Another issue is that many of the external links in works we’ve published (particularly in older webtexts) tend to migrate or disappear. We used to replace these where we can with links to archive.org (aka The Wayback Machine), but we’ve discovered that their archive is corrupted because they allow anyone to remove content from their archive without reason or notice.[1] So, despite its good intentions, it has become completely unstable as a reliable archive. But we don’t, alas, have the resources to host copies of everything that is linked to in our own archives.

Cheryl: Kairos holds the honor within rhetoric and composition of being the longest-running, and most stable, online journal, and our archival and technical policies are a major reason for that. (It should be noted that many potential authors have told us how scary those guidelines look. We are currently rewriting the guidelines to make them more approachable while balancing the need to educate authors on their necessity for scholarly knowledge-making and -preservation on the Web.)

Of course, being that this field is grounded in digital technology, not being able to use some of that technology in a webtext can be a rather large constraint. But our authors are ingenious and industrious. For example, Deborah Balzhiser et al created an HTML-based interface to their webtext that mimicked Facebook’s interface for their 2011 webtext, “The Facebook Papers.” Their self-made interface allowed them to do some rhetorical work in the webtext that Facebook itself wouldn’t have allowed. Plus, it meant we could archive the whole thing on the Kairos server in perpetuity.

Trevor: Could you give us a sense of the scope of the files that make up the issues? For instance, the total number of files, the range of file types you have, the total size of the data, and or a breakdown of the various kinds of file types (image, moving image, recorded sound, text, etc.) that exist in the run of the journal thus far?

Doug: The whole journal is currently around 20 Gb — newer issues are larger in terms of data size because there has be an increase in the use of audio and video (luckily, html and css files don’t take up a whole lot of room, even with a lot of content in them). At last count, there are 50,636 files residing in 4,545 directories (this count includes things like all the system files for WordPress installs and so on). A quick summary of primary file types:

  • HTML files:     12247
  • CSS:               1234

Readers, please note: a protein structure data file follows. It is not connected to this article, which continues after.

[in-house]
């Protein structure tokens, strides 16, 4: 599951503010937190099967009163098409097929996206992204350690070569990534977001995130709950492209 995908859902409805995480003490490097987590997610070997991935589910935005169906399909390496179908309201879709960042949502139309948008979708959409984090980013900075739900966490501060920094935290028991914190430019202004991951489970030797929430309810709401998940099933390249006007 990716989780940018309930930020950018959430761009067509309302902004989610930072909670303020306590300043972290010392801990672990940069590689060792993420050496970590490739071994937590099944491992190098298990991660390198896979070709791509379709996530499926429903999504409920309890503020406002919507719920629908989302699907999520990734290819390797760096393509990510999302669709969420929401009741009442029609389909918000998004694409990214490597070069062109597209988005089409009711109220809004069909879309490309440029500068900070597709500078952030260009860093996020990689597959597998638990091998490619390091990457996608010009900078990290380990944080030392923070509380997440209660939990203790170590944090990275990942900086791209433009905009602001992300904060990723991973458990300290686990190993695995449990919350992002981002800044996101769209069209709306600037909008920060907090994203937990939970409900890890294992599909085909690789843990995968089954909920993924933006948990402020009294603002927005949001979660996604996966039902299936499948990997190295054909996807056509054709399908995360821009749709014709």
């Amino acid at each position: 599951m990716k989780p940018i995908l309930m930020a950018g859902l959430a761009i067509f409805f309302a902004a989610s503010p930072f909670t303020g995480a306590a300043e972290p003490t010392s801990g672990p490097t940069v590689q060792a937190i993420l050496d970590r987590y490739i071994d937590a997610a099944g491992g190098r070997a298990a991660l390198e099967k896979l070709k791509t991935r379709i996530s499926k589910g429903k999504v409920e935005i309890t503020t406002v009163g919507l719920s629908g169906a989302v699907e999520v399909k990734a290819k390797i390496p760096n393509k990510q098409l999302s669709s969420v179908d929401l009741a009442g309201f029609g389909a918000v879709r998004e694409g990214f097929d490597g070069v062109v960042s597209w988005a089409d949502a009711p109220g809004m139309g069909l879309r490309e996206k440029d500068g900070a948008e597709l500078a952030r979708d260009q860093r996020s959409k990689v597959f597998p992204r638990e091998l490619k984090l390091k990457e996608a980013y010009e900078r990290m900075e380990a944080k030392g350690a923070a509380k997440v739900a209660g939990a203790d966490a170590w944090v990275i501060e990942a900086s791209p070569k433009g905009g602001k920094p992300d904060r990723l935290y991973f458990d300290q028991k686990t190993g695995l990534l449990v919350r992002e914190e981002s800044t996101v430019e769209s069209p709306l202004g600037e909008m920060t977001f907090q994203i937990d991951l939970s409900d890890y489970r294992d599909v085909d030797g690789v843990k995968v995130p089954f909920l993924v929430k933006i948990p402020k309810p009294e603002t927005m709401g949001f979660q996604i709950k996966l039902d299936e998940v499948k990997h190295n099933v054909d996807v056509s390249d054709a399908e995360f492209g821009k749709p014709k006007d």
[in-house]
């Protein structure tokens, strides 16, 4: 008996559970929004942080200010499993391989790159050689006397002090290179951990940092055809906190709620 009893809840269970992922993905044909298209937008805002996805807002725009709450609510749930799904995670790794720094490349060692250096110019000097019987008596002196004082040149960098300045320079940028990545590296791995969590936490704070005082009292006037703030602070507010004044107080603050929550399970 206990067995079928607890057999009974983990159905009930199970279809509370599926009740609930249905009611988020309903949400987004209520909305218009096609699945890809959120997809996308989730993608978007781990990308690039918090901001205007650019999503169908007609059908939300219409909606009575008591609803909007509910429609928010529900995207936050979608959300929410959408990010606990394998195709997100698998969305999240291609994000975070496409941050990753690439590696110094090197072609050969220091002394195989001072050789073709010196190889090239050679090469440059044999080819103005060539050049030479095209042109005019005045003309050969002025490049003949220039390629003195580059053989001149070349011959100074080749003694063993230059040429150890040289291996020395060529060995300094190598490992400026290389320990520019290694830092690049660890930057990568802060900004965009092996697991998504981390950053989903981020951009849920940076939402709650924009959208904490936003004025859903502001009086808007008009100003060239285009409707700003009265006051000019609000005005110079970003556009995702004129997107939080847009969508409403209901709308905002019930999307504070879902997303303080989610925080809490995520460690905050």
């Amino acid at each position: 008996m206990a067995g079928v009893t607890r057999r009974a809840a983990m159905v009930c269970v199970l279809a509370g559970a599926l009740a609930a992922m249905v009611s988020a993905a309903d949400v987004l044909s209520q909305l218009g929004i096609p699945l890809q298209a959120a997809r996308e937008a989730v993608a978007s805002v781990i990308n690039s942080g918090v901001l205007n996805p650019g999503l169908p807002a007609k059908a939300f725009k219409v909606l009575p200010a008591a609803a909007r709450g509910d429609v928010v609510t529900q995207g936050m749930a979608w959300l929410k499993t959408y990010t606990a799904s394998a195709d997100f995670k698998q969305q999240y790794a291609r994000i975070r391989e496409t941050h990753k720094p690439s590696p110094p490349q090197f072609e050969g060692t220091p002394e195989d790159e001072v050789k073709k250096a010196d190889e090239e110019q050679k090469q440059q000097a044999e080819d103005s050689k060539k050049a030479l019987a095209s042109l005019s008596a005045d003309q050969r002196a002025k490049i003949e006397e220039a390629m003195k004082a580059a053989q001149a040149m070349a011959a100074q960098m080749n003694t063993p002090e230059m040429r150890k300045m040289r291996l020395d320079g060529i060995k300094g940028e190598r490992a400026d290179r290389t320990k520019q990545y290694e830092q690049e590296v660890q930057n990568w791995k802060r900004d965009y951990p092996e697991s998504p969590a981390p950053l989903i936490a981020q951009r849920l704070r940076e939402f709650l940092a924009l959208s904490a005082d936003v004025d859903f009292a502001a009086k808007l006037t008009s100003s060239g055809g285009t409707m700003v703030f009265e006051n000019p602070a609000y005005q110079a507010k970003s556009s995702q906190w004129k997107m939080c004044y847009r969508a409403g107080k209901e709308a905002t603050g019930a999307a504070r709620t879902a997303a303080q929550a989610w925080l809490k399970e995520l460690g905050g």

• JPG files:        5581
  • PNG:               3470
  • GIF:                 7475
  • MP2/3/4:         295
  • MOV               237
  • PDF:                191

Cheryl: In fact, our presentation at Digital Preservation 2014 this year [was] partly about the various file types we have. A few years ago, we embarked on a metadata-mining project for the back issues of Kairos. Some of the fields we mined for included Dublin Core standards such as MIMEtype and DCMIType. DCMIType, for the most part, didn’t reveal too much of interest from our perspective (although I am sure librarians will see it differently!! :) but the MIMEtype search revealed both the range of filetypes we had published and how that range has changed over the journal’s 20-year history. Every webtext has at least one HTML file. Early webtexts (from 1996-2000ish) that have images generally have GIFs and, less prominent, JPEGs. But since PNGs rose to prominence (becoming an international standard in 2003), we began to see more and more of them. The same with CSS files around 2006, after web-standards groups starting enforcing their use elsewhere on the Web. As we have all this rich data about the history of webtextual design, and too many research questions to cover in our lifetimes, we’ve released the data in Dropbox (until we get our field-specific data repository, rhetoric.io, completed).

Trevor: In the 18 years that have transpired since the first issue of Kairos a lot has changed in terms of web standards and functionality. I would be curious to know if you have found any issues with how earlier works render in contemporary web browsers. If so, what is your approach to dealing with that kind of degradation over time?

Cheryl: If we find something broken, we try to fix it as soon as we can. There are lots of 404s to external links that we will never have the time or human resources to fix (anyone want to volunteer??), but if an author or reader notifies us about a problem, we will work with them to correct the glitch. One of the things we seem to fix often is repeating backgrounds. lol. “Back in the days…” when desktop monitors were tiny and resolutions were tinier, it was inconceivable that a background set to repeat at 1200 pixels would ever actually repeat. Now? Ugh.

But we do not change designs for the sake of newer aesthetics. In that respect, the design of a white-text-on-black-background from 1998 is as important a rhetorical point as the author’s words in 1998. And, just as the ideas in our scholarship grow and mature as we do, so do our designs, which have to be read in the historical context of the surrounding scholarship.

Of course, with the bettering of technology also comes our own human degradation in the form of aging and poorer eyesight. We used to mandate webtexts not be designed over 600 pixels wide, to accommodate our old branding system that ran as a 60-pixel frame down the left-hand side of all the webtexts. That would also allow for a little margin around the webtext. Now, designing for specific widths — especially ones that small — seems ludicrous (and too prescriptive), but I often find myself going into authors’ webtexts during the design-editing stage and increasing their typeface size in the CSS so that I can even read it on my laptop. There’s a balance I face, as editor, of retaining the authors’ “voice” through their design and making the webtext accessible to as many readers as possible. Honestly, I don’t think the authors even notice this change.